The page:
VA Opening Door
The news is being published in the magazine, Military Times
and on the Facebook Burn Pit Page hosted by Jill Wilkins, the widow of an Iraq veteran who died from a brain tumor shortly after returning home.
A new 30-page Veterans Affairs Department training letter is being distributed to VA regional offices to be used to determine military benefits for veterans.
It represents an about face on the denial by the militiary that returning veterans' health problems are linked to burn pit smoke in Iraq and Afghanistan.
Burn pits, overseen by military contractors, are used to incinerate all waste at various bases including metals, food, medical, chemical, pesticides, paints and plastics, which are doused with jet fuel and set ablaze.
Personnel are exposed daily to toxic smoke and fumes.
In Balad, one of the largest bases in Iraq which reportedly burns two tons of material a day, the open pits have been replaced with three incinerators.
Returning veterans are reporting neurological and resiratory problems as well as cancers.
This is the first time the VA has addressed potential battlefield exposures while the troops remained in the combat zone, as well as the first time VA sent out guidance about a potential war-related health issue without a congressional mandate or a recommendation from a large health organization, reports Kelly Kennedy for Military Times.
The letter, with the subject line, “Environmental Hazards in Iraq, Afghanistan, and Other Military Installations,” is signed by Bradley G. Mayes, Director of Compensation and Pension Services. It went out in late April to all VA regional offices.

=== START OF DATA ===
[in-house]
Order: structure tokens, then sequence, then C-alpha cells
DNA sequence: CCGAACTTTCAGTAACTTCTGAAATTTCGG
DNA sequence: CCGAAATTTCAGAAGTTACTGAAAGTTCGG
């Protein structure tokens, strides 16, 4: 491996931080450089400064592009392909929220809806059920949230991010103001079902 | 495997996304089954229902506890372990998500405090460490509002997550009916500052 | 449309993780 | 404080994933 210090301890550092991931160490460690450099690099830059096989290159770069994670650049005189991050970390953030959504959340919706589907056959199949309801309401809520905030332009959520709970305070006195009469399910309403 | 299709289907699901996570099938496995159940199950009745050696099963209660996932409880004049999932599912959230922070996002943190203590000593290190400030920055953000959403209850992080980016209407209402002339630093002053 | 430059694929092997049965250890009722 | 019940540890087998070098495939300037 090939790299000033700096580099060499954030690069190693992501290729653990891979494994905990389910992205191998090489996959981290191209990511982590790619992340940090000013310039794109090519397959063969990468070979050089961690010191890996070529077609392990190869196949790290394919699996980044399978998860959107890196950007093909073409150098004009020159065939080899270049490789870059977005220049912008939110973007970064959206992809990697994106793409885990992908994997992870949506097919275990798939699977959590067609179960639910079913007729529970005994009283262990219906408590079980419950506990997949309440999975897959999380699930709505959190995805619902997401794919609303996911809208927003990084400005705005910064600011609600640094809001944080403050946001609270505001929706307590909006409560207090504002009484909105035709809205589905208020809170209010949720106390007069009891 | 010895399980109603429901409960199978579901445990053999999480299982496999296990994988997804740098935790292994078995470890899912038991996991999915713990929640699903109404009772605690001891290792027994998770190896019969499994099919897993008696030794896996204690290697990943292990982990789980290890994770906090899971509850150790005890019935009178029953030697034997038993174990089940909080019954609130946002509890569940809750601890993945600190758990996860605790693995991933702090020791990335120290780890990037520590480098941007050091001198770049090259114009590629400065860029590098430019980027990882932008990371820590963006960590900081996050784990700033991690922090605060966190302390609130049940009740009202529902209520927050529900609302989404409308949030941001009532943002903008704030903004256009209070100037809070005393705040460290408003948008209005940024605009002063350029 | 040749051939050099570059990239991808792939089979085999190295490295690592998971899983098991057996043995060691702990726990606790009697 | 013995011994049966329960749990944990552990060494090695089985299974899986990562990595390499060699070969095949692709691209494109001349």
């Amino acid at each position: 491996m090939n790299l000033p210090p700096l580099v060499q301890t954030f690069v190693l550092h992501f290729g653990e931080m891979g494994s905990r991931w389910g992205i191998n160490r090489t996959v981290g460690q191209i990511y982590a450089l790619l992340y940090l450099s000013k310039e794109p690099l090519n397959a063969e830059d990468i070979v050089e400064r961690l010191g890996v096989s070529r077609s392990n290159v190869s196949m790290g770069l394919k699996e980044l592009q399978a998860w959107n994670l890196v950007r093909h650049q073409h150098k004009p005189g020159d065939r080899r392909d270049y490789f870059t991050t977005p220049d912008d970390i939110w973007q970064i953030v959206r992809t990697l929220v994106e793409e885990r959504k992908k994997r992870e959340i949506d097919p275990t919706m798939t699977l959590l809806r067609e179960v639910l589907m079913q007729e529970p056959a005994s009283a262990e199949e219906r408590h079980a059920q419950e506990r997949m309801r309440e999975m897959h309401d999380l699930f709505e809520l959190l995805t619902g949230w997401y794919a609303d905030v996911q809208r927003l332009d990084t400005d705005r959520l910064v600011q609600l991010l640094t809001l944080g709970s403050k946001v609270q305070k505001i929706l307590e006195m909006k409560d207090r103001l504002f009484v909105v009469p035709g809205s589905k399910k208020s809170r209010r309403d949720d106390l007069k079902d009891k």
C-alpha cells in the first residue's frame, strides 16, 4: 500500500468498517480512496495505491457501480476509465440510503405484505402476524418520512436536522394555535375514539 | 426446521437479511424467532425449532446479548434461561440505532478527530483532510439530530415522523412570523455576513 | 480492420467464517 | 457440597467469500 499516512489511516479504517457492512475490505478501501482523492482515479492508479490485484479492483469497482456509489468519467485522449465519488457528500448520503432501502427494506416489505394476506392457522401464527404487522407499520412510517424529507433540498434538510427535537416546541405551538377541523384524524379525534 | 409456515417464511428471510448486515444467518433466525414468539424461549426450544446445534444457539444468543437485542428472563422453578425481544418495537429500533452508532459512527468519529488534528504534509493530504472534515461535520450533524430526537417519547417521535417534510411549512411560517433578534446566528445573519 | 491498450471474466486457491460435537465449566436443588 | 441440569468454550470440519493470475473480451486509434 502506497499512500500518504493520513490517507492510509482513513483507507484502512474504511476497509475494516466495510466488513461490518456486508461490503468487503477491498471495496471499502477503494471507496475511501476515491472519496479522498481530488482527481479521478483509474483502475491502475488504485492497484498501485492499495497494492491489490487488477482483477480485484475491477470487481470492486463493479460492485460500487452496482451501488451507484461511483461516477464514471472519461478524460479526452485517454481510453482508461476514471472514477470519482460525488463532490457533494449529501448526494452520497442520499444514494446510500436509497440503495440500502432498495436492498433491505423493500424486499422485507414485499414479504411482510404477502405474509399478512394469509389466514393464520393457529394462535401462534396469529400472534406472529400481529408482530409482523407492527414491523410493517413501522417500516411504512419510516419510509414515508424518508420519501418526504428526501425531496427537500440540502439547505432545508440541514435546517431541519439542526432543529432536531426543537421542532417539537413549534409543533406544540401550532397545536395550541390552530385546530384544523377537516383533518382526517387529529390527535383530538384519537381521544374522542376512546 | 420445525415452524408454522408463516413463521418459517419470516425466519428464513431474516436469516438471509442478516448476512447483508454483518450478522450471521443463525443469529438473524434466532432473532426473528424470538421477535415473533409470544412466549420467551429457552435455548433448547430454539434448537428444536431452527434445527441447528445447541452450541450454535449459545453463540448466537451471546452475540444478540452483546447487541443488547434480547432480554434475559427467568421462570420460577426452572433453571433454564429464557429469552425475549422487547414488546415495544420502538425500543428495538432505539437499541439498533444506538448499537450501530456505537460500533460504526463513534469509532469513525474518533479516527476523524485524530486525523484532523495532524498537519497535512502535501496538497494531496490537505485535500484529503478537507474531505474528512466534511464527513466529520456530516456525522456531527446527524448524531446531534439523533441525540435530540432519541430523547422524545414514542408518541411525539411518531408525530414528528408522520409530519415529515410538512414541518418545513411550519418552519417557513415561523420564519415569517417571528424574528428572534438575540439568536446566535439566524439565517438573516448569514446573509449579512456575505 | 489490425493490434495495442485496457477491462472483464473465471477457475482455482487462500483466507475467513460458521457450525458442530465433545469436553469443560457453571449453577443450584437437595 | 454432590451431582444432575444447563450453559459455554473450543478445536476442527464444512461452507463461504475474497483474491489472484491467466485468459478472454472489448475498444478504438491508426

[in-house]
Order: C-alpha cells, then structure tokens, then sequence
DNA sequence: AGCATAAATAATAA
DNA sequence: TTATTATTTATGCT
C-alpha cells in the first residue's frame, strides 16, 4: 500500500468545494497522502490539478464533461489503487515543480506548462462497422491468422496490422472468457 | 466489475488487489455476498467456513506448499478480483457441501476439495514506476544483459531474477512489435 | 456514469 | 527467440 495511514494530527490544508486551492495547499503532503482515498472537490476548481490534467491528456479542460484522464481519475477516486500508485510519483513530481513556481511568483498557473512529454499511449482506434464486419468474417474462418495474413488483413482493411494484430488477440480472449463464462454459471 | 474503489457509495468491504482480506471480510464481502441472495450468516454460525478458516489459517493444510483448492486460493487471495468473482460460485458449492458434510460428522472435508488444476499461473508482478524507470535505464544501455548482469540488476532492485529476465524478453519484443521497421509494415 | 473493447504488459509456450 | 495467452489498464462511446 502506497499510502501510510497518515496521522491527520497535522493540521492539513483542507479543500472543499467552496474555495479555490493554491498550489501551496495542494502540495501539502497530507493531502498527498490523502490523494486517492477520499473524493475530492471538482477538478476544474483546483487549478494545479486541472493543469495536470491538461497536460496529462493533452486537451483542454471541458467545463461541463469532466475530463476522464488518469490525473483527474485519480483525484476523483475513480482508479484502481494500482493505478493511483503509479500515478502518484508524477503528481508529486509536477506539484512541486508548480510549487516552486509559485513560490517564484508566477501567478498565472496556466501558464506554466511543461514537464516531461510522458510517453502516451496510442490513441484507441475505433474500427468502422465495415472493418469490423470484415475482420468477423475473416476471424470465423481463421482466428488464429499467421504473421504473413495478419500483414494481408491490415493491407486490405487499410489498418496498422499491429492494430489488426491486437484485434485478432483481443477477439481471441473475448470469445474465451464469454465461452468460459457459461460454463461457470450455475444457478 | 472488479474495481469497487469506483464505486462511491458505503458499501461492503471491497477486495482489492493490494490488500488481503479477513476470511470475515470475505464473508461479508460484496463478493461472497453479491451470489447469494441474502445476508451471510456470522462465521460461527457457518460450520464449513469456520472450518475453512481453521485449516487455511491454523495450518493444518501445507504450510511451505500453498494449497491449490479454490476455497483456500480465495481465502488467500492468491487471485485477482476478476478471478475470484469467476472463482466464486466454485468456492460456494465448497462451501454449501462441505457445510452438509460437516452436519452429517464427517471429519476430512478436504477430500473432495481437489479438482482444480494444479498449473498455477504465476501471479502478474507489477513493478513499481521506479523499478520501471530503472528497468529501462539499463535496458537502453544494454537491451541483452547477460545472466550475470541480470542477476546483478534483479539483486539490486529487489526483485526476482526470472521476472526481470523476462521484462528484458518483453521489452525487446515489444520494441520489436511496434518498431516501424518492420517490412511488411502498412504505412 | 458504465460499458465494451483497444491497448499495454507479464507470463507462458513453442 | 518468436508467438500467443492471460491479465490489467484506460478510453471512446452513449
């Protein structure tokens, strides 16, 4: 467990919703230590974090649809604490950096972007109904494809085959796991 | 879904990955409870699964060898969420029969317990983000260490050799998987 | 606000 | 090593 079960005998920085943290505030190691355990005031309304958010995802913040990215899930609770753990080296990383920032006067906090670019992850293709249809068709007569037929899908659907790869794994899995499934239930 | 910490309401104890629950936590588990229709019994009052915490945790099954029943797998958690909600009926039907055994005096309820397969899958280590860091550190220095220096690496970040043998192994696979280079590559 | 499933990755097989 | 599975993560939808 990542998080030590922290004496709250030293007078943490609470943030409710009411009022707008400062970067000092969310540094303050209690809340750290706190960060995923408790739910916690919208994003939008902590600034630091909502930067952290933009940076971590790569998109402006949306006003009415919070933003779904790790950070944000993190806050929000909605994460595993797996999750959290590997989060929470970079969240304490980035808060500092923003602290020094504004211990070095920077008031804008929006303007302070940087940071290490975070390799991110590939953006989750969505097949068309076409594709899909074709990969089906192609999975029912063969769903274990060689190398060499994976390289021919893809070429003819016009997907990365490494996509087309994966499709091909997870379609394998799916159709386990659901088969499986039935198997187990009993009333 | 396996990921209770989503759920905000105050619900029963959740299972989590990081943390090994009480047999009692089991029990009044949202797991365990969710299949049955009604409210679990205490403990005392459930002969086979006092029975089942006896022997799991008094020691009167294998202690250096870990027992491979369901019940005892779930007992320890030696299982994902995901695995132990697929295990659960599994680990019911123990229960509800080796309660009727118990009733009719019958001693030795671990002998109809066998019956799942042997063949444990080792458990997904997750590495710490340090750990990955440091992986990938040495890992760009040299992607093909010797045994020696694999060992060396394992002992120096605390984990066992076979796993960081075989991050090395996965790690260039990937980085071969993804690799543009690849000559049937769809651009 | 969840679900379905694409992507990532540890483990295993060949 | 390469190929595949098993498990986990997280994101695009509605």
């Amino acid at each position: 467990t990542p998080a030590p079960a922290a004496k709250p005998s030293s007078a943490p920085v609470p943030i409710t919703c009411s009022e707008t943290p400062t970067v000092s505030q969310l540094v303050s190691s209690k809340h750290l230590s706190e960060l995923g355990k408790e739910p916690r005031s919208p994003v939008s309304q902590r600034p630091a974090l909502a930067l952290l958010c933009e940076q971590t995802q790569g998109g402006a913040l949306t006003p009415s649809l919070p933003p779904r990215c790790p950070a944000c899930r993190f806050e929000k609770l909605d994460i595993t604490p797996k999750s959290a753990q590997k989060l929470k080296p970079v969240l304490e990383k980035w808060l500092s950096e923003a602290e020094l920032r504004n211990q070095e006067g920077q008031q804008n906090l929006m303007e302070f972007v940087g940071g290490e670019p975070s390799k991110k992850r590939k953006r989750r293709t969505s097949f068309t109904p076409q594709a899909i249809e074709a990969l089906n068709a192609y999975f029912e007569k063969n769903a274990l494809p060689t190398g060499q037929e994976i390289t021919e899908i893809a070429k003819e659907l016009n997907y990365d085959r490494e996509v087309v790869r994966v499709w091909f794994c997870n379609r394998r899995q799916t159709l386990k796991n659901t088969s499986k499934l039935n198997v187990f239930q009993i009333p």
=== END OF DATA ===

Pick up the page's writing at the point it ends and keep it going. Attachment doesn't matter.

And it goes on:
“Service members can be exposed to environmental hazards in the course of their military duties, which may result in adverse health effects,” the letter states.
“Numerous environmental hazards in Iraq, Afghanistan and other military installations that could potentially present health risks to service members and veterans have been identified.”
The letter says dioxins, volatile organic compounds and polycyclic aromatic hydrocarbons have all be found in the burn pit smoke and particulate matter.
The burn pit in Balad, Iraq, has been called the “worse environmental site I’ve ever visited,” by an environmental scientist visiting the site, reports CNN-
on Burn Pits.
R. Craig Postlewaite, the Pentagon’s acting director for force health protection and readiness has said of the burn pits, that data was not there to indicate the pits “should generate any long term health risks including cancer.”
He told Army Times that the Defense Department, looking at air samples taken at Balad, should cause no long-term health effects and 25 serum samples showed no elevated levels of dioxin from the personnel stationed at Balad, even though he acknowledged that respiratory issues have been increasing.
Instead of putting the burden of proof on veterans to link their disability with benefits, “We’re trying to move beyond that,” Postlewaite said, adding that the Defense Department is trying to be more open and transparent.
Motley Rice, a law firm from Charleston, South Carolina, (and IB partner) is handling the class action litigation and offers veterans information on their Web site. #